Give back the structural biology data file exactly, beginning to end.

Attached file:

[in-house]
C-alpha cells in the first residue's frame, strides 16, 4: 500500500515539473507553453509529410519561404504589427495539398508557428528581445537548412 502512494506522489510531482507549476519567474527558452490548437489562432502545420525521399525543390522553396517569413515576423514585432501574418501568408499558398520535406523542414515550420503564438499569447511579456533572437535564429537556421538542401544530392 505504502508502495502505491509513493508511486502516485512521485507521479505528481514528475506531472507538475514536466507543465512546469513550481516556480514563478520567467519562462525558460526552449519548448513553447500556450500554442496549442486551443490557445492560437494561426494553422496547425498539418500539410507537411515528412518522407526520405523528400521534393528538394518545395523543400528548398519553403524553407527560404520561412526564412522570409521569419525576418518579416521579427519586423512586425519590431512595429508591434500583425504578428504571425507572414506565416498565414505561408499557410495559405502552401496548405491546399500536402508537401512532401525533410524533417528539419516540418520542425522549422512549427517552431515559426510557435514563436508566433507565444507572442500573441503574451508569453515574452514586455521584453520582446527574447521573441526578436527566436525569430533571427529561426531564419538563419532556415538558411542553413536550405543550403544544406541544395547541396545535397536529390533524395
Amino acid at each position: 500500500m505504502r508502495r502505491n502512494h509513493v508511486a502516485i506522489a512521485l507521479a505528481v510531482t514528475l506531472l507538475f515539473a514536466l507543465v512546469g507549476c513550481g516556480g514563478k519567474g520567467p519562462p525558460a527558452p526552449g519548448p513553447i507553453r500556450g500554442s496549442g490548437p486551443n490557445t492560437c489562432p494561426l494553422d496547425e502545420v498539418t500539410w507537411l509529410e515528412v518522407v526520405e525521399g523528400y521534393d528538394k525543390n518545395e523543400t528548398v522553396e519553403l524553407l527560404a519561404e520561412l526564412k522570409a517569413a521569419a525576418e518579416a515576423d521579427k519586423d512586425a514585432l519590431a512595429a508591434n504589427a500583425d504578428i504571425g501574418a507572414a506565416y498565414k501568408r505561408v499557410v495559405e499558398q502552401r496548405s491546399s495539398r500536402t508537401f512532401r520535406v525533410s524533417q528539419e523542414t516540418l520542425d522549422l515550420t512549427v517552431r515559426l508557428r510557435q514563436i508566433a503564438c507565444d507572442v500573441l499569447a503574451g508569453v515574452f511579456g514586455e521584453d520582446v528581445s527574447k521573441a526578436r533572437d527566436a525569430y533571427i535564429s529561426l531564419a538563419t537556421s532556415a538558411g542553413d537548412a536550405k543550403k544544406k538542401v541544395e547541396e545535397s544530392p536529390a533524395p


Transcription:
[in-house]
C-alpha cells in the first residue's frame, strides 16, 4: 500500500515539473507553453509529410519561404504589427495539398508557428528581445537548412 502512494506522489510531482507549476519567474527558452490548437489562432502545420525521399525543390522553396517569413515576423514585432501574418501568408499558398520535406523542414515550420503564438499569447511579456533572437535564429537556421538542401544530392 505504502508502495502505491509513493508511486502516485512521485507521479505528481514528475506531472507538475514536466507543465512546469513550481516556480514563478520567467519562462525558460526552449519548448513553447500556450500554442496549442486551443490557445492560437494561426494553422496547425498539418500539410507537411515528412518522407526520405523528400521534393528538394518545395523543400528548398519553403524553407527560404520561412526564412522570409521569419525576418518579416521579427519586423512586425519590431512595429508591434500583425504578428504571425507572414506565416498565414505561408499557410495559405502552401496548405491546399500536402508537401512532401525533410524533417528539419516540418520542425522549422512549427517552431515559426510557435514563436508566433507565444507572442500573441503574451508569453515574452514586455521584453520582446527574447521573441526578436527566436525569430533571427529561426531564419538563419532556415538558411542553413536550405543550403544544406541544395547541396545535397536529390533524395
Amino acid at each position: 500500500m505504502r508502495r502505491n502512494h509513493v508511486a502516485i506522489a512521485l507521479a505528481v510531482t514528475l506531472l507538475f515539473a514536466l507543465v512546469g507549476c513550481g516556480g514563478k519567474g520567467p519562462p525558460a527558452p526552449g519548448p513553447i507553453r500556450g500554442s496549442g490548437p486551443n490557445t492560437c489562432p494561426l494553422d496547425e502545420v498539418t500539410w507537411l509529410e515528412v518522407v526520405e525521399g523528400y521534393d528538394k525543390n518545395e523543400t528548398v522553396e519553403l524553407l527560404a519561404e520561412l526564412k522570409a517569413a521569419a525576418e518579416a515576423d521579427k519586423d512586425a514585432l519590431a512595429a508591434n504589427a500583425d504578428i504571425g501574418a507572414a506565416y498565414k501568408r505561408v499557410v495559405e499558398q502552401r496548405s491546399s495539398r500536402t508537401f512532401r520535406v525533410s524533417q528539419e523542414t516540418l520542425d522549422l515550420t512549427v517552431r515559426l508557428r510557435q514563436i508566433a503564438c507565444d507572442v500573441l499569447a503574451g508569453v515574452f511579456g514586455e521584453d520582446v528581445s527574447k521573441a526578436r533572437d527566436a525569430y533571427i535564429s529561426l531564419a538563419t537556421s532556415a538558411g542553413d537548412a536550405k543550403k544544406k538542401v541544395e547541396e545535397s544530392p536529390a533524395p